Existing data will be compiled and studied to synthesize an understanding of the impacts of intensive tree farm management on carbon allocation and to identify knowledge gaps. Simulations and field experiments, conducted in cooperation with industrial and other land owners/producers who are already practicing intensive tree farming, can be used to prioritize research and fill knowledge gaps. These field studies should quantify water, fertilizer, and other resource needs and should consider water quality issues as well as carbon storage. The data and new knowledge from these efforts can be provided to policymakers to quantify and explain the benefits of intensive tree farming as a basis for policy decisions to exploit the potential positive impacts of carbon storage.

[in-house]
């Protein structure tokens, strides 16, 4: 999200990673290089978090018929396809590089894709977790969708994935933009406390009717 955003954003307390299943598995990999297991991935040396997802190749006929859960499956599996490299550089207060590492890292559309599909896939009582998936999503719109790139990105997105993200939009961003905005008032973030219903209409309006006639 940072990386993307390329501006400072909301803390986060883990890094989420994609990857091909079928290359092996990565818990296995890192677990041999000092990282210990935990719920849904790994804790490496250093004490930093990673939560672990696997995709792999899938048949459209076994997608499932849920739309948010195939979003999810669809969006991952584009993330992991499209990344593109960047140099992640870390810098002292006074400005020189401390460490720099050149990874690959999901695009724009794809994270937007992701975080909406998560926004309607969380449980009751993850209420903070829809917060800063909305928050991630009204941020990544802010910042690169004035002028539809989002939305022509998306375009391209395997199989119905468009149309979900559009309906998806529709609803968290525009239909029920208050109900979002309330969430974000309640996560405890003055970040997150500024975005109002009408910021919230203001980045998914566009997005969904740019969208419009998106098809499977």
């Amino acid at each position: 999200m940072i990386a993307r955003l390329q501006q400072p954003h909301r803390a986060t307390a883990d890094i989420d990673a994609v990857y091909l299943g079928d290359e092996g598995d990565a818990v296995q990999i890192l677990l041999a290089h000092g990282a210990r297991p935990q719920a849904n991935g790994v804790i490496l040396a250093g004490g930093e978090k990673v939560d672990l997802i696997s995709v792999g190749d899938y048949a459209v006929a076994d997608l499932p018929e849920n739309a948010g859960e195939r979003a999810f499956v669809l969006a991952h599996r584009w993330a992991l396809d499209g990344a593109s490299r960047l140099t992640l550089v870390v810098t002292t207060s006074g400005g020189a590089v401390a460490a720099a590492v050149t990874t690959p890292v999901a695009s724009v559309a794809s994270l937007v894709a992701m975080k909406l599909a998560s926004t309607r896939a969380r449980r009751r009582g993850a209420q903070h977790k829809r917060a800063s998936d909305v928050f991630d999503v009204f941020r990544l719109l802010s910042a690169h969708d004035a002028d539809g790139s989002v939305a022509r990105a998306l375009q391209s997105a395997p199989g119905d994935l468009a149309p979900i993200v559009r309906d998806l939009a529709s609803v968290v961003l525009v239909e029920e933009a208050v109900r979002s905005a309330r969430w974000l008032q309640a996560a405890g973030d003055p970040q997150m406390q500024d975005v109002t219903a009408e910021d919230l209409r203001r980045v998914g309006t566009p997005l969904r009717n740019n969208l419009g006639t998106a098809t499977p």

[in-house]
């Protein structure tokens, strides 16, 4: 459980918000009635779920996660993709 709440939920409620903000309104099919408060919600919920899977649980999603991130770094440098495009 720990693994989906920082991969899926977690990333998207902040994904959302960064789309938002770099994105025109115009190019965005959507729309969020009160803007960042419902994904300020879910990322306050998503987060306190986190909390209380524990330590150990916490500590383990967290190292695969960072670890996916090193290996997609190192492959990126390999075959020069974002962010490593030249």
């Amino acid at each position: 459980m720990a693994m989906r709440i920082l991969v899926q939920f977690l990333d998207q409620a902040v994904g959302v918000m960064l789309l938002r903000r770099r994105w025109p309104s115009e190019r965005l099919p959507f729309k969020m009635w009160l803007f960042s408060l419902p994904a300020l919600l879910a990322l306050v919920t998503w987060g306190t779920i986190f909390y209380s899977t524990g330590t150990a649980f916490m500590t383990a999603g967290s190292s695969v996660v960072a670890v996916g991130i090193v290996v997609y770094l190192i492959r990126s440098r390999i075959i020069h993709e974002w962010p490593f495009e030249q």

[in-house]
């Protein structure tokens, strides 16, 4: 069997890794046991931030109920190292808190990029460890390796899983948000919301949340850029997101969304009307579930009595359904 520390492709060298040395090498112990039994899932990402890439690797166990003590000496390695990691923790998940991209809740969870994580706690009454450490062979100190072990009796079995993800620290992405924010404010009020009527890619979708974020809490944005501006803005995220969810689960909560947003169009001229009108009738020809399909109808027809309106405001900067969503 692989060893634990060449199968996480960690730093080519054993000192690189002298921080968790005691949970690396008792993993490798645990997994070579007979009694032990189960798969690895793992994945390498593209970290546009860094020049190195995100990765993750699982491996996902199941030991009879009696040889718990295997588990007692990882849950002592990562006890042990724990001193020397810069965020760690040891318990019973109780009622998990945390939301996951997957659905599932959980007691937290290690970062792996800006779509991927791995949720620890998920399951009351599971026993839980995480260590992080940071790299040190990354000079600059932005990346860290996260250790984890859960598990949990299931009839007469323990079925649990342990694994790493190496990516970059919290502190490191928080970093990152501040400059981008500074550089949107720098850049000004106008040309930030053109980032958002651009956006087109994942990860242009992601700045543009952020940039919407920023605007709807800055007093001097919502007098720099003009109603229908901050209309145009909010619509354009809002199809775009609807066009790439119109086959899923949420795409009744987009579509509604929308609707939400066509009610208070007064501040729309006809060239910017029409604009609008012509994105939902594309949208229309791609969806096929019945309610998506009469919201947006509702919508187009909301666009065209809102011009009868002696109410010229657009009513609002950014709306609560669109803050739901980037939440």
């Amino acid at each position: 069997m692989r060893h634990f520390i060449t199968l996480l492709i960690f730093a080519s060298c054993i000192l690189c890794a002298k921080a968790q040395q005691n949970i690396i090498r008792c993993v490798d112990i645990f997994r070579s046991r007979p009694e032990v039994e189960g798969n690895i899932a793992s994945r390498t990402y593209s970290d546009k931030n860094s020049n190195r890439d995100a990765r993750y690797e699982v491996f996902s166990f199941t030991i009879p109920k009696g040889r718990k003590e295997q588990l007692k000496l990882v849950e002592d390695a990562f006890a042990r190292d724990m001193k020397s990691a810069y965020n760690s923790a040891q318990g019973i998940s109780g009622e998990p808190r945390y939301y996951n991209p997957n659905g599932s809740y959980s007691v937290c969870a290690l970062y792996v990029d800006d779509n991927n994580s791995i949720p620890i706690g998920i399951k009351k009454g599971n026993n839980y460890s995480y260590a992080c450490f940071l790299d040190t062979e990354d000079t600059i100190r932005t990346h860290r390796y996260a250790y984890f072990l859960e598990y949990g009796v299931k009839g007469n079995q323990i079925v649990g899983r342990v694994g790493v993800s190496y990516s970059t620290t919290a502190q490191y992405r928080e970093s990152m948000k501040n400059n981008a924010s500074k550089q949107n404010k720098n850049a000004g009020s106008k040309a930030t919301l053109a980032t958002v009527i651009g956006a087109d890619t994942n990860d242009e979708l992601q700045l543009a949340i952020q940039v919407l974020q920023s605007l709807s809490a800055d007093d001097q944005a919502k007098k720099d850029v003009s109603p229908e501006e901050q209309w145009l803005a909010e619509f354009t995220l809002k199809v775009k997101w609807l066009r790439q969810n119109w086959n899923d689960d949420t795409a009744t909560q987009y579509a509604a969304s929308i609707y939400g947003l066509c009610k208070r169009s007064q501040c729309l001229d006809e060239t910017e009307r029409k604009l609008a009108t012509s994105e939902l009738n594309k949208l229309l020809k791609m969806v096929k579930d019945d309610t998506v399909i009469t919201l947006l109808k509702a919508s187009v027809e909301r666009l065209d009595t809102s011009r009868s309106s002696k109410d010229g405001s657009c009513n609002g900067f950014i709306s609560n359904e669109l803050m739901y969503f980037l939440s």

• Reliable estimates will be made of the amount of carbon sequestered by intensive plantation forestry.
  • Technology will be developed to quantify carbon cycle time scales for all tree-derived products and to determine the fate of carbon in tree-based ecosystem.
  • A national carbon credit policy will reward landowners for maintaining sustainable, productive tree plantations that contribute to a healthy environment and public welfare.
  • The Nation s tree farms will be more productive, meeting increasing demands for wood and fiber; increasing carbon storage to mitigate rising atmospheric carbon dioxide concentration; and allowing sensitive lands to be removed from traditional forest production.

Linkages to Other ARS National Programs

  • Integrated Agricultural Systems
  • Water Quality and Management
  • Manure and Byproduct Utilization
  • Soil Resource Management
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Last Modified: 10/28/2008